How to Check for Head Lice
Head Lice Symptoms
If you are experiencing any of the following;
- Movement or tickling sensation on your scalp
- Itching and/or sores on the scalp
- Difficulty sleeping (head lice are most active in the dark
- If you found a bug/louse, you probably have lice
Check for live lice or viable nits
Head lice and nits are primarily found on the scalp, behind the ears and near the neckline at the back of the head. In a well lit room, part the hair, checking for nits or louse. Continue parting the hair in small sections paying particular attention to the areas noted above. If you have a good metal lice comb, use it to comb over the scalp, wiping on a paper towel to check for lice or nits. See below for pictures of head lice and nits.
Nits: Nits (head lice eggs) are often confused with dandruff or other hair debris; however, nits are connected to the base of the hair shaft and will not easily move. If it flakes off, it is not a nit. They are 0.8 mm by 0.3 mm (about the size of a knot in thread), oval and usually yellow to white, though they can sometimes appear the same color as the infected hair. It takes a louse about 3-6 days to lay eggs. Nits take about 1 week to hatch (range 7to 10 days). Viable eggs are usually located within 6mm of the scalp.
Nymphs: The egg hatches to release a nymph. The nit shell then becomes a more visible dull yellow and remains attached to the hair shaft. The nymph looks like an adult head louse, but is about the size of a pinhead. To live, a nymph must feed on blood. They become adults about 7 days after hatching.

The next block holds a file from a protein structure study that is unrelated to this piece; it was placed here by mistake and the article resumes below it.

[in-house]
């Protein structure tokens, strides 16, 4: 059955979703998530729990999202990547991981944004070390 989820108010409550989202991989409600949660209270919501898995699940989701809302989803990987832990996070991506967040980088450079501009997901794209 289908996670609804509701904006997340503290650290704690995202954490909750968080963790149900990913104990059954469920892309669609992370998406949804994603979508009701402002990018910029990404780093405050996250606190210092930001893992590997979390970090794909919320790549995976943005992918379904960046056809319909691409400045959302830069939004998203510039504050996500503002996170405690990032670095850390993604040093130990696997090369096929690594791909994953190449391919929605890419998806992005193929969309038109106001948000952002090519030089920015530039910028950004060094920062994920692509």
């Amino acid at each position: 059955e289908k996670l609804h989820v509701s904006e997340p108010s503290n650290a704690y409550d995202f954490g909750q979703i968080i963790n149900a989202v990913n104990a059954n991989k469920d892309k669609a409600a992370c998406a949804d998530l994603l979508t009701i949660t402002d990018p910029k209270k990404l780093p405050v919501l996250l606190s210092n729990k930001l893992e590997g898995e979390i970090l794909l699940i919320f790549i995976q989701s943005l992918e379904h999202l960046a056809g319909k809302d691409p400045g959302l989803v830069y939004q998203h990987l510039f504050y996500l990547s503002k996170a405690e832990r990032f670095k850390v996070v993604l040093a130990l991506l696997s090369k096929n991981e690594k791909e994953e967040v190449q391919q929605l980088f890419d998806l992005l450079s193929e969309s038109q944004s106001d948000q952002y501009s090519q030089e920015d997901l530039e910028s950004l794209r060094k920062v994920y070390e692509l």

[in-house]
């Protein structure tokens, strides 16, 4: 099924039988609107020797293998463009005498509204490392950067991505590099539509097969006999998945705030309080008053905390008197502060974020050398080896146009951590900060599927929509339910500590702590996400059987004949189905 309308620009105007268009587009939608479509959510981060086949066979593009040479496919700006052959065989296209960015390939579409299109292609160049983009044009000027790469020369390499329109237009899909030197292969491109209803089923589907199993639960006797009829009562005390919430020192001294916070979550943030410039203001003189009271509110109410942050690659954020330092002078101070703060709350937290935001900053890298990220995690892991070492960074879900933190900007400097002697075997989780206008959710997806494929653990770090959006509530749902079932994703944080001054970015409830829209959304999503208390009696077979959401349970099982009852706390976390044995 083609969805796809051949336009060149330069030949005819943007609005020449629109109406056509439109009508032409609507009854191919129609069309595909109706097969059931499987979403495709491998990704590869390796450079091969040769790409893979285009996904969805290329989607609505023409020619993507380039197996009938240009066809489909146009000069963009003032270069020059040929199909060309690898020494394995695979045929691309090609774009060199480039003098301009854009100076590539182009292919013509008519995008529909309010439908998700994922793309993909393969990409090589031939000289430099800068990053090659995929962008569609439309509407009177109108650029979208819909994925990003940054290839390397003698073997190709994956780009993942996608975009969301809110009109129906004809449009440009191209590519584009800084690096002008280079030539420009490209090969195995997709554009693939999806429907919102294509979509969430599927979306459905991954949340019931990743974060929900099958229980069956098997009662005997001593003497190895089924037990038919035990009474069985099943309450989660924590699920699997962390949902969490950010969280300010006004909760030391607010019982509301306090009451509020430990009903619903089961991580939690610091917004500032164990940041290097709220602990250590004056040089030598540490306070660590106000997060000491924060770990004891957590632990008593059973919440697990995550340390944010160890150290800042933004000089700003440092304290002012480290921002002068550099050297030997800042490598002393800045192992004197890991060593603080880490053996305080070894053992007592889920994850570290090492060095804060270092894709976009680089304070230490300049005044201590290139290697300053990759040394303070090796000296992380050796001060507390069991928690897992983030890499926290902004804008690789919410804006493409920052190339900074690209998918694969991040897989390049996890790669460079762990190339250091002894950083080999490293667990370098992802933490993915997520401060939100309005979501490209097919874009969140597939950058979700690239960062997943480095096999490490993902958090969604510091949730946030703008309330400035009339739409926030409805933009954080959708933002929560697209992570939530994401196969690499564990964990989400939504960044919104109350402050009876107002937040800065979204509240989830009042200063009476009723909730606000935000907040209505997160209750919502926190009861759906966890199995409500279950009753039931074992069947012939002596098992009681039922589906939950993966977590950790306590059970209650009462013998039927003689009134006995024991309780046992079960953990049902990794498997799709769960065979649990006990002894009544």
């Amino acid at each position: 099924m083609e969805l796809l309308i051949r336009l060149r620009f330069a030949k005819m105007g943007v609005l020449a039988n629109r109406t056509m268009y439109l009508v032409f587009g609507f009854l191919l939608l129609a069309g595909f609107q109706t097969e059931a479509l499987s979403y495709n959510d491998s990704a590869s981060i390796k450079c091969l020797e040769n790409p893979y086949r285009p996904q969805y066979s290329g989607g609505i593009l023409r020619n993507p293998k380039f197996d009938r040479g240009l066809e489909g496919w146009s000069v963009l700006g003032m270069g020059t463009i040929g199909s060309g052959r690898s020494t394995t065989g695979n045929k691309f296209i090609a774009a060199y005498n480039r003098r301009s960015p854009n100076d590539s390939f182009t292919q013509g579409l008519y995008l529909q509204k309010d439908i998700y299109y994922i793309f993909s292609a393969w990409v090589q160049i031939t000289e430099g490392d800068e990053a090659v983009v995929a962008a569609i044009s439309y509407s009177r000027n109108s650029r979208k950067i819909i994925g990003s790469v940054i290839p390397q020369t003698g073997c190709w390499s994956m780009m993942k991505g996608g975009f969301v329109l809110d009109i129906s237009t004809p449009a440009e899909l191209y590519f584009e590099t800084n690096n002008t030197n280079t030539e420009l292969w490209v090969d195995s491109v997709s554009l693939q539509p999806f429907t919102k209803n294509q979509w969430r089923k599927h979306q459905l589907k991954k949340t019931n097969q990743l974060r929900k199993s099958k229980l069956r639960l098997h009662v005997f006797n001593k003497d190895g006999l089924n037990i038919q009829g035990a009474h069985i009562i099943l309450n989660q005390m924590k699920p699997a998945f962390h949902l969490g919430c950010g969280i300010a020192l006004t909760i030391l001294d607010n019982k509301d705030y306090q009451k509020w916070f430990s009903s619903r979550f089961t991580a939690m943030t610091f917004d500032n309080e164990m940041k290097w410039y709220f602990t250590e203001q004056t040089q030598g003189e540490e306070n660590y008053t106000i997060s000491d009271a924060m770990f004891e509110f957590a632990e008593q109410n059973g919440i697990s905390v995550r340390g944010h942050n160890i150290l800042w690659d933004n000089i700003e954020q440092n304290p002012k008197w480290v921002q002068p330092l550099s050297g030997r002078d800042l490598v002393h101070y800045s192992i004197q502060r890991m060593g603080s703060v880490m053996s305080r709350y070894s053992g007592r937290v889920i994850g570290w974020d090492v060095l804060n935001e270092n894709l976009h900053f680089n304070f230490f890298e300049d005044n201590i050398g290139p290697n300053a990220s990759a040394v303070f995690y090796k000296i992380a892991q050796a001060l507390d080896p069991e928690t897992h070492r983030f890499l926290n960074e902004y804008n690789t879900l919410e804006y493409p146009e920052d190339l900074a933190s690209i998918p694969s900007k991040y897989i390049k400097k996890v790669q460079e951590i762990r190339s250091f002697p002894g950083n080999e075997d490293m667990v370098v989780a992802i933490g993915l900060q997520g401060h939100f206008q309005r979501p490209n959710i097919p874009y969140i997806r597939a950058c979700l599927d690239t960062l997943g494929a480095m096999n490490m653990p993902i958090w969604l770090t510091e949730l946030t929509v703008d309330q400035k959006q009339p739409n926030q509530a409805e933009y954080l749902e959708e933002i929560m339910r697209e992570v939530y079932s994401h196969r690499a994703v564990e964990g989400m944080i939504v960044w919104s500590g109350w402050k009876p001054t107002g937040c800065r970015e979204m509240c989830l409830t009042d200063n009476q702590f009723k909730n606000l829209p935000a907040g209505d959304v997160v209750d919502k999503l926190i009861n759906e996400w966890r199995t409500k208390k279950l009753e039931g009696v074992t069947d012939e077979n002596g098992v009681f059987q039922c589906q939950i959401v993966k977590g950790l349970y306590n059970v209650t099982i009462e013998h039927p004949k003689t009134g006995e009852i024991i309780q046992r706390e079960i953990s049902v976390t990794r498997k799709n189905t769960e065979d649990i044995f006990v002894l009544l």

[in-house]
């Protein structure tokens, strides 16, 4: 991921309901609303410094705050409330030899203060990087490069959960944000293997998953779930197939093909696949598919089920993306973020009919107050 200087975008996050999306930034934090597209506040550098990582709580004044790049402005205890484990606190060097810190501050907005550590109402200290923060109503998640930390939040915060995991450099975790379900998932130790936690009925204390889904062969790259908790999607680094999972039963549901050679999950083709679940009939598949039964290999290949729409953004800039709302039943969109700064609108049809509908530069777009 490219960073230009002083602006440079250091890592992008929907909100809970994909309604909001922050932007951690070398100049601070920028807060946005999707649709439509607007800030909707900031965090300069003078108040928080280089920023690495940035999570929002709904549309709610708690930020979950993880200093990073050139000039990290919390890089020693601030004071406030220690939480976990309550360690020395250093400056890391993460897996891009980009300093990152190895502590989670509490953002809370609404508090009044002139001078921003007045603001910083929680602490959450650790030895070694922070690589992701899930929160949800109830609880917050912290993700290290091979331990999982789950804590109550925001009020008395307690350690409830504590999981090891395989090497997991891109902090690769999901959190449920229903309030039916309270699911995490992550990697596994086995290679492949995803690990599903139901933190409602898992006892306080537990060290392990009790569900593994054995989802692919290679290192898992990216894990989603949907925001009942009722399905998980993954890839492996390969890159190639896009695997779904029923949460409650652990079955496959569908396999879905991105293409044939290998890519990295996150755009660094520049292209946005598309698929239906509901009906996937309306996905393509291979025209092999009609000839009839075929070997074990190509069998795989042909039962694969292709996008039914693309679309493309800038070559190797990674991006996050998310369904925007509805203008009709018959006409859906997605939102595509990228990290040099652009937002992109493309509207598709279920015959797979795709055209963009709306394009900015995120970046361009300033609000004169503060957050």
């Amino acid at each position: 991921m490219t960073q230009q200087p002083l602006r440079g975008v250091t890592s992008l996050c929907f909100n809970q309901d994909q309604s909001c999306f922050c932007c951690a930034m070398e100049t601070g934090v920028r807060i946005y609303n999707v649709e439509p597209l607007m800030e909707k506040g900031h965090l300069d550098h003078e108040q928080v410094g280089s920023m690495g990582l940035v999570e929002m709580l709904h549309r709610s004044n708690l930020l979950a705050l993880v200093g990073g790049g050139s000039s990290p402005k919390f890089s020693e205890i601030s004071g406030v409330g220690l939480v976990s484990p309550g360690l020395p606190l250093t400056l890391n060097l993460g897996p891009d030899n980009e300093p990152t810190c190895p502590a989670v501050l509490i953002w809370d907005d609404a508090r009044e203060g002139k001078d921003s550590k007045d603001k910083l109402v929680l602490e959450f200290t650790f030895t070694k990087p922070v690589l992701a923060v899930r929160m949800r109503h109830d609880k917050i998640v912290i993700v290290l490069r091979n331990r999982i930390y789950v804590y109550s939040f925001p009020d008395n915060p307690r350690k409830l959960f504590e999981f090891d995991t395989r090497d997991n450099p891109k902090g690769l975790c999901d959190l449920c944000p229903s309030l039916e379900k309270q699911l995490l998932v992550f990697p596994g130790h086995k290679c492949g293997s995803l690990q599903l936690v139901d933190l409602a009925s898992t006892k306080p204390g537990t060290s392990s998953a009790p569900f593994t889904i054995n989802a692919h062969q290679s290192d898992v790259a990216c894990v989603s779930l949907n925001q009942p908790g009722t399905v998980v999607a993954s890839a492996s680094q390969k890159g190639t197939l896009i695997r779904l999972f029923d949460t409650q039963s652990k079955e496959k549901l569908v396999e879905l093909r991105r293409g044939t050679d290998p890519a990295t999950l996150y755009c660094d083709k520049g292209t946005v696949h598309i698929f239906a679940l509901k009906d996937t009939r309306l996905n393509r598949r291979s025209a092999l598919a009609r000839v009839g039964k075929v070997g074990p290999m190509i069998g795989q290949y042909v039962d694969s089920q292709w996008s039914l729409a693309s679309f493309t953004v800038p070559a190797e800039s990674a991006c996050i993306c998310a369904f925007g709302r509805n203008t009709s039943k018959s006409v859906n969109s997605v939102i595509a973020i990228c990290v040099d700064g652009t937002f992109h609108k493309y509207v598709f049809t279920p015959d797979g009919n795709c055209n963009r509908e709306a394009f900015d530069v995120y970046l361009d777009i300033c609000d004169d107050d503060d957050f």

Adults: The adult louse is about the size of a sesame seed, has 6 legs (each with claws), and is tan to grayish-white. In persons with dark hair, the adult louse will appear darker. Between its claw and thumb, the louse grasps the hair of its host. With their short legs and large claws, lice are well adapted to clinging to the hair of their host. However, these adaptations leave them quite incapable of jumping.Lice can climb up strands of hair very quickly, allowing them to move quickly and reach another host. Females are usually larger than males and can lay up to 8 nits per day. Adult lice can live up to 30 days on a person’s head. To live, adult lice need to feed on blood several times daily. Without blood meals, the louse will die within 1 to 2 days off the host.
Download our helpful PROOF OF LICE card for more help determining if you have lice.
If you find nits or lice, treatment should be provided immediately.